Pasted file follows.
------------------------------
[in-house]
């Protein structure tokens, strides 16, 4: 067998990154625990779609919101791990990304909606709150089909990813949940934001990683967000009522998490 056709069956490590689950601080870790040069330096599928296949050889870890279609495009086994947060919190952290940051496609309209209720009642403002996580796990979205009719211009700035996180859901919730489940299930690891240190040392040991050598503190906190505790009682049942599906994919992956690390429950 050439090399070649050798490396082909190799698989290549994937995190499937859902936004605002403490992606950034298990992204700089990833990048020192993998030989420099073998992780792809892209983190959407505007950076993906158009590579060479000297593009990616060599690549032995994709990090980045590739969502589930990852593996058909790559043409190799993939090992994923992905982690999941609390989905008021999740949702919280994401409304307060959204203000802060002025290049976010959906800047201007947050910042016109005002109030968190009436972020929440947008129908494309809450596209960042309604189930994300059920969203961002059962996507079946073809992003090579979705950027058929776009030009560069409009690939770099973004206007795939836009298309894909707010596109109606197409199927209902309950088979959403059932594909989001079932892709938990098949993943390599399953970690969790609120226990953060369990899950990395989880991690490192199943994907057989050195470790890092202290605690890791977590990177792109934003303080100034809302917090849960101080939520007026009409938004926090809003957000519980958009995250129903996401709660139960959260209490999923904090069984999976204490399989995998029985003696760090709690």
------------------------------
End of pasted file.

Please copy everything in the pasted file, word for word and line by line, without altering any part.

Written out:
[in-house]
């Protein structure tokens, strides 16, 4: 067998990154625990779609919101791990990304909606709150089909990813949940934001990683967000009522998490 056709069956490590689950601080870790040069330096599928296949050889870890279609495009086994947060919190952290940051496609309209209720009642403002996580796990979205009719211009700035996180859901919730489940299930690891240190040392040991050598503190906190505790009682049942599906994919992956690390429950 050439090399070649050798490396082909190799698989290549994937995190499937859902936004605002403490992606950034298990992204700089990833990048020192993998030989420099073998992780792809892209983190959407505007950076993906158009590579060479000297593009990616060599690549032995994709990090980045590739969502589930990852593996058909790559043409190799993939090992994923992905982690999941609390989905008021999740949702919280994401409304307060959204203000802060002025290049976010959906800047201007947050910042016109005002109030968190009436972020929440947008129908494309809450596209960042309604189930994300059920969203961002059962996507079946073809992003090579979705950027058929776009030009560069409009690939770099973004206007795939836009298309894909707010596109109606197409199927209902309950088979959403059932594909989001079932892709938990098949993943390599399953970690969790609120226990953060369990899950990395989880991690490192199943994907057989050195470790890092202290605690890791977590990177792109934003303080100034809302917090849960101080939520007026009409938004926090809003957000519980958009995250129903996401709660139960959260209490999923904090069984999976204490399989995998029985003696760090709690």